Russia’s invasion of Ukraine has sparked a “fundamental shift” in NATO’s approach to defence, and member states will have to boost their military spending in an increasingly unstable world, the leader of the alliance said Tuesday.
Secretary-General Jens Stoltenberg spoke as U.S. President Joe Biden and other NATO leaders began to arrive in Madrid for a summit that will set the course of the alliance for the coming years. He said the meeting would chart a blueprint for the alliance “in a more dangerous and unpredictable world.”
“To be able to defend in a more dangerous world we have to invest more in our defence,” Stoltenberg said. Just nine of NATO’s 30 members meet the organization’s target of spending 2 per cent of gross domestic product on defence.
Top of the agenda for leaders in meetings Wednesday and Thursday is strengthening defences against Russia and supporting Ukraine.
Moscow’s invasion on Feb. 24 shattered European security and brought shelling of cities and bloody ground battles back to the continent. NATO, which had begun to turn its focus to terrorism and other non-state threats, has had to confront an adversarial Russia once again.
“Ukraine now faces a brutality which we haven’t seen in Europe since the Second World War,” Stoltenberg said.
Russia’s invasion has also prompted Sweden and Finland to abandon their long-held nonaligned status and apply to join NATO. But they are being blocked by Turkish President Recep Tayyip Erdogan, who has insisted that he will only allow the Nordic pair to enter if they change their stance on Kurdish rebel groups that Turkey considers terrorists.
Stoltenberg said “we hope to make progress” on the issue in Madrid.
Diplomats and leaders from the three countries have held a flurry of talks in an attempt to break the impasse. The three countries’ leaders are due to meet in Madrid alongside Stoltenberg on Tuesday.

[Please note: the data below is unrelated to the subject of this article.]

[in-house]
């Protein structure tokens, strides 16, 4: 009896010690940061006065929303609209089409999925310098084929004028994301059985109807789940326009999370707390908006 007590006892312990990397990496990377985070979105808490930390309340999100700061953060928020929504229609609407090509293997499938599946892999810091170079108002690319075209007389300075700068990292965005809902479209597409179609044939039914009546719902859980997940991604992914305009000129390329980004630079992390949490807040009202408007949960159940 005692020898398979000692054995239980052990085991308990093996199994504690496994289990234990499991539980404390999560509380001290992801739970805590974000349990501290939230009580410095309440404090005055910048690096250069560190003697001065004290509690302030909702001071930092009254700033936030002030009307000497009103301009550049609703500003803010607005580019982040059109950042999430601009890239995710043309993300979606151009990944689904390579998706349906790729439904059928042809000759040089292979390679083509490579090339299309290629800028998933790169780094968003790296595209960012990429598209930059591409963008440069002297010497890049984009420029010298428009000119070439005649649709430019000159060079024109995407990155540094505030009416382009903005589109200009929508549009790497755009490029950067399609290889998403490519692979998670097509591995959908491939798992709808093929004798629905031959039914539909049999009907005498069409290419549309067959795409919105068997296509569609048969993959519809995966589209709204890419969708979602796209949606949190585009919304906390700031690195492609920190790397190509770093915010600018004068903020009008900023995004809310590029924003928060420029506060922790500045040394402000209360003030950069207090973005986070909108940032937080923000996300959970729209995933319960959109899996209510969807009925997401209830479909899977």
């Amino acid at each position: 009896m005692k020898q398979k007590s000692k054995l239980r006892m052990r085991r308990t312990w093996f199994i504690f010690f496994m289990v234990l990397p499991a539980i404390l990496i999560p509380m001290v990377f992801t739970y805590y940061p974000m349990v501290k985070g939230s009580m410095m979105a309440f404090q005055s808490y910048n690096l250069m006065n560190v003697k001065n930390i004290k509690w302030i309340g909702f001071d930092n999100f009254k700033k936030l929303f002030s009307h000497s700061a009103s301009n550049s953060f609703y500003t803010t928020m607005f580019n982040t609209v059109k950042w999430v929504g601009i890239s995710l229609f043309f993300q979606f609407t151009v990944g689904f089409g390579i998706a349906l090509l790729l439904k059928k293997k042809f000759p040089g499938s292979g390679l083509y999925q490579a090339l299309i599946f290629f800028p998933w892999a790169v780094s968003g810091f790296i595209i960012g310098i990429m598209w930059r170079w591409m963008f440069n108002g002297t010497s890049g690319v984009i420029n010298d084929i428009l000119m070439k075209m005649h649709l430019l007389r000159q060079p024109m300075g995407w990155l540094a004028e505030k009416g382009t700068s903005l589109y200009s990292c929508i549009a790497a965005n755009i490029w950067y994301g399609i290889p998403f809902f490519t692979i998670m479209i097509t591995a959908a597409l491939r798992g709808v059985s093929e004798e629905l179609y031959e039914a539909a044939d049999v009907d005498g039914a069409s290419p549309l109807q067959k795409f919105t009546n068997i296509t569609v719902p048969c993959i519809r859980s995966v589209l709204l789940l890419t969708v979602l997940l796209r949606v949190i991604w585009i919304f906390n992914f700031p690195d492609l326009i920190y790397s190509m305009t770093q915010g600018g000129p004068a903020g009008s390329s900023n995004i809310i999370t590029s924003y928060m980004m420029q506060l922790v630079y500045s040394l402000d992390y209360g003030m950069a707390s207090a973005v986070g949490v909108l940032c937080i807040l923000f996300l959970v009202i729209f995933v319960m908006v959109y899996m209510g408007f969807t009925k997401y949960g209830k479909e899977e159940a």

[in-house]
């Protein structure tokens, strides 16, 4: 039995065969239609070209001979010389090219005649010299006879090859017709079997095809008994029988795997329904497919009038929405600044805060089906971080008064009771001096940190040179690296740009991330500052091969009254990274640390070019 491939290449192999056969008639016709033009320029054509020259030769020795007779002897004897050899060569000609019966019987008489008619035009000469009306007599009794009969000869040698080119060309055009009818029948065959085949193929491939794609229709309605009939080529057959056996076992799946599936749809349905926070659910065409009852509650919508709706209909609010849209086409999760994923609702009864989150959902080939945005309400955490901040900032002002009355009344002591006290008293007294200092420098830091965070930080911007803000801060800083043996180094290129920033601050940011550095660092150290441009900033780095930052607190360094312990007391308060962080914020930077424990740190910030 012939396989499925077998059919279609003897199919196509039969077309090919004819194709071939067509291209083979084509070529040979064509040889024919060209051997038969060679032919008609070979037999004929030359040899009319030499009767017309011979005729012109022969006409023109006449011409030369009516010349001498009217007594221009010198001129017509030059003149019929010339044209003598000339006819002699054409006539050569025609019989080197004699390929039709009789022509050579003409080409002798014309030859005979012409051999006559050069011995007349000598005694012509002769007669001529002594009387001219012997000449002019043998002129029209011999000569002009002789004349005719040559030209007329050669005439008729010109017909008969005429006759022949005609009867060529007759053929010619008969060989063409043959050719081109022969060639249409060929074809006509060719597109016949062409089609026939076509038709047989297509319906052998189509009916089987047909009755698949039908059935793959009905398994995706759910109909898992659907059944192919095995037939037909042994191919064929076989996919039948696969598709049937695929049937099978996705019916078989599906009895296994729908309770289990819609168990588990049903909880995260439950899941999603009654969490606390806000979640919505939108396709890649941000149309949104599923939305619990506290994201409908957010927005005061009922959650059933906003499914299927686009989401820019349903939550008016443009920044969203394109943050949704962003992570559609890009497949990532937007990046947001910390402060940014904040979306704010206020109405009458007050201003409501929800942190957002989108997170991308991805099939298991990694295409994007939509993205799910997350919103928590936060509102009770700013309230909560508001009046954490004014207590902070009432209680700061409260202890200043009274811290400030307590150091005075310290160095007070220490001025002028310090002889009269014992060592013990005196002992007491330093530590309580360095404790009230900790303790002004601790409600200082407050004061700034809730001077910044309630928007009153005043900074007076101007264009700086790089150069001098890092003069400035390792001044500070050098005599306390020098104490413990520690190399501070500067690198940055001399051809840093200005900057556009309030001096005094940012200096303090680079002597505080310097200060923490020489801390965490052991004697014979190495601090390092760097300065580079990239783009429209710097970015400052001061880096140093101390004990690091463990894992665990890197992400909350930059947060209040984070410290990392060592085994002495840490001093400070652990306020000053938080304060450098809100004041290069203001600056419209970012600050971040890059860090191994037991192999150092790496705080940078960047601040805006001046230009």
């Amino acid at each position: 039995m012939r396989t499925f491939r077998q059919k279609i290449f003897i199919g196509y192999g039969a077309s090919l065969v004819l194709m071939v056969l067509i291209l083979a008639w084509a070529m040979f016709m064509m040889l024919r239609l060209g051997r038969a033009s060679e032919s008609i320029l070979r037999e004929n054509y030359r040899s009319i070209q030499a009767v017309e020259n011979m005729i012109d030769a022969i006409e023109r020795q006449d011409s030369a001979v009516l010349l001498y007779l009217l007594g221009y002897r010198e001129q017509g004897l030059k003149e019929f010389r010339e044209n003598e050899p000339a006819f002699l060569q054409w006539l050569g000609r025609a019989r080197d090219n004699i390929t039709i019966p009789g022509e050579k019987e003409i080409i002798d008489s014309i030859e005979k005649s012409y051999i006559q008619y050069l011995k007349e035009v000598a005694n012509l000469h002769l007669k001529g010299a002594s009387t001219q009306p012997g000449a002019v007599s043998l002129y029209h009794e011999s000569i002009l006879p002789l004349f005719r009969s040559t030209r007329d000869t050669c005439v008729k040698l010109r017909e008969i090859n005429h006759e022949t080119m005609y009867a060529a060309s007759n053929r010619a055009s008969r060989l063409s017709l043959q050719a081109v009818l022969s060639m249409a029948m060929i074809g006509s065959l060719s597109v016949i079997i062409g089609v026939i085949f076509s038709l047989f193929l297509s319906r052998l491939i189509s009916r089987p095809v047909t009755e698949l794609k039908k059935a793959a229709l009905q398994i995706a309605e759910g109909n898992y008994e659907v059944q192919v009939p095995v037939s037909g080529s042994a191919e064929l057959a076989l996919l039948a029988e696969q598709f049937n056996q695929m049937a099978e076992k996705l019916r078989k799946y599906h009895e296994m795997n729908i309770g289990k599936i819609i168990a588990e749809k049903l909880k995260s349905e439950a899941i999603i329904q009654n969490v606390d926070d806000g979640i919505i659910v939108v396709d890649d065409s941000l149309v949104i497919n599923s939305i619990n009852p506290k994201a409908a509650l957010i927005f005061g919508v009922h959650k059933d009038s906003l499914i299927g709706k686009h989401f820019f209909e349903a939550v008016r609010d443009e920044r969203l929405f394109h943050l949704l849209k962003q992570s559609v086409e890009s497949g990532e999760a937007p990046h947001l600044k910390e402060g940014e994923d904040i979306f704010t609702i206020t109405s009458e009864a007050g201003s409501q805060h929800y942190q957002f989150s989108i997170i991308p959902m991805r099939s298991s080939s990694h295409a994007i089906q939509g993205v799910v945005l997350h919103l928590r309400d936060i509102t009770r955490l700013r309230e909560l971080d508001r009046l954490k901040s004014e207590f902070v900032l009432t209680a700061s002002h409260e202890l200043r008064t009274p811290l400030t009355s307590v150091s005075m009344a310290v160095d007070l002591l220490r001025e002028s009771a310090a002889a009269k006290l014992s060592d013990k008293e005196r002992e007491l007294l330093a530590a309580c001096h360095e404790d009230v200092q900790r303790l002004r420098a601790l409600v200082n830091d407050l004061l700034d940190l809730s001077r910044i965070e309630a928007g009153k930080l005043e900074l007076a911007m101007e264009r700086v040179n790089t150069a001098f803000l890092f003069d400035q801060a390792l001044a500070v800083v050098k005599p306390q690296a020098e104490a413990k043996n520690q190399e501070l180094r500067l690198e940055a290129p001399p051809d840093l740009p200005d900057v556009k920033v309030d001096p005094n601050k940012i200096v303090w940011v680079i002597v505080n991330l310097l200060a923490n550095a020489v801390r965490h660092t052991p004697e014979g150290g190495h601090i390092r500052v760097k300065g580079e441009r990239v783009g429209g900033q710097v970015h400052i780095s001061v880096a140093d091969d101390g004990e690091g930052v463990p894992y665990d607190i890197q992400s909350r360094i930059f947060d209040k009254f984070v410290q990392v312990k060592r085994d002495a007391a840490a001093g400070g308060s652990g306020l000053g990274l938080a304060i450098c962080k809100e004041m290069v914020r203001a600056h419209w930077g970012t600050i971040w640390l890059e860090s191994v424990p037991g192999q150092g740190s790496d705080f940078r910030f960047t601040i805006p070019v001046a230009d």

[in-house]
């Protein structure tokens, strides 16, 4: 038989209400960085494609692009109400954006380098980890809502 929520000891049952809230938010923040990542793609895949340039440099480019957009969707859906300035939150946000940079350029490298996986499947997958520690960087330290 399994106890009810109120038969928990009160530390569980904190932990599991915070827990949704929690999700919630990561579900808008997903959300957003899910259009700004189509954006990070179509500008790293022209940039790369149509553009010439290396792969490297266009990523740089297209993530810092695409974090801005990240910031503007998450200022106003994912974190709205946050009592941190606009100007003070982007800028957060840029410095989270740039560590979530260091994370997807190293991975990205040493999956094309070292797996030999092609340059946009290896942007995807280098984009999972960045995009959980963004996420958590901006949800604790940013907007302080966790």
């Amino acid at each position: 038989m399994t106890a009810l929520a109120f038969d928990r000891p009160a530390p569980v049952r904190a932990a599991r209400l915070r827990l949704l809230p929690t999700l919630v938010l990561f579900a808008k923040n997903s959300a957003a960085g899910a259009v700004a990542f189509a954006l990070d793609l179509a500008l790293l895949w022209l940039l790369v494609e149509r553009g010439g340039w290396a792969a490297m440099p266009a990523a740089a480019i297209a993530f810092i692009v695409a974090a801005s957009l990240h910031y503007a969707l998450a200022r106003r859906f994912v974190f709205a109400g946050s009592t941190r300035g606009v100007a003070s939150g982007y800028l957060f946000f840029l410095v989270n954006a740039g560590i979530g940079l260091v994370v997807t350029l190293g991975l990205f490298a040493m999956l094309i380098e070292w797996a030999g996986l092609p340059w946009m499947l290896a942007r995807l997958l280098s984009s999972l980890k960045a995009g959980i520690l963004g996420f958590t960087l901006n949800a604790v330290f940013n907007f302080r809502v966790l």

Swedish Foreign Minister Ann Linde told the Svenska Dagbladet newspaper that negotiations with Turkey had “progressed” and that “something positive” might happen in Madrid, but “it can also take longer.”
The Turkish leader showed no sign of backing down.
“We don’t want empty words. We want results,” Erdogan said Tuesday before leaving Ankara for Spain.
Jamie Shea, a former senior NATO official who is an associate at the Chatham House think tank, said the Madrid meeting, with national leaders present in the media glare, “is the moment of maximum pressure” for compromise.
“It’s either at Madrid or it’s likely to go on for a long while,” he said.
Ending the deadlock over Sweden and Finland would allow NATO leaders to focus on their key issue: an increasingly unpredictable and aggressive Russia.
A Russian missile strike Monday on a shopping mall in the central Ukrainian city of Kremenchuk was a grim reminder of the war’s horrors. Some saw the timing, as Group of Seven leaders met in Germany and just ahead of NATO, as a message from Moscow.
Ukrainian President Volodymyr Zelenskyy, who is due to address NATO leaders by video on Wednesday, called the strike on the mall a “terrorist” act.
Stoltenberg said Monday that NATO allies will agree at the summit to increase the strength of the alliance’s rapid reaction force nearly eightfold, from 40,000 to 300,000 troops. The troops will be based in their home nations, but dedicated to specific countries on NATO’s eastern flank, where the alliance plans to build up stocks of equipment and ammunition.
Beneath the surface, there are tensions within NATO over how the war will end and what, if any, concessions Ukraine should make to end the fighting.
There are also differences on how hard a line to take on China in NATO’s new Strategic Concept — its once-a-decade set of priorities and goals. The last document, published in 2010, didn’t mention China at all.
The new concept is expected to set out NATO’s approach to the growing economic and military reach of China, and the rising importance and power of the Indo-Pacific region. For the first time, the leaders of Japan, Australia, South Korea and New Zealand are attending the summit as guests.
Some European members are wary of the tough U.S. line on Beijing and don’t want China cast as an opponent alongside Russia.
Stoltenberg said last week that “we don’t regard China as an adversary,” but added that it “poses some challenges to our values, to our interests, to our security.”
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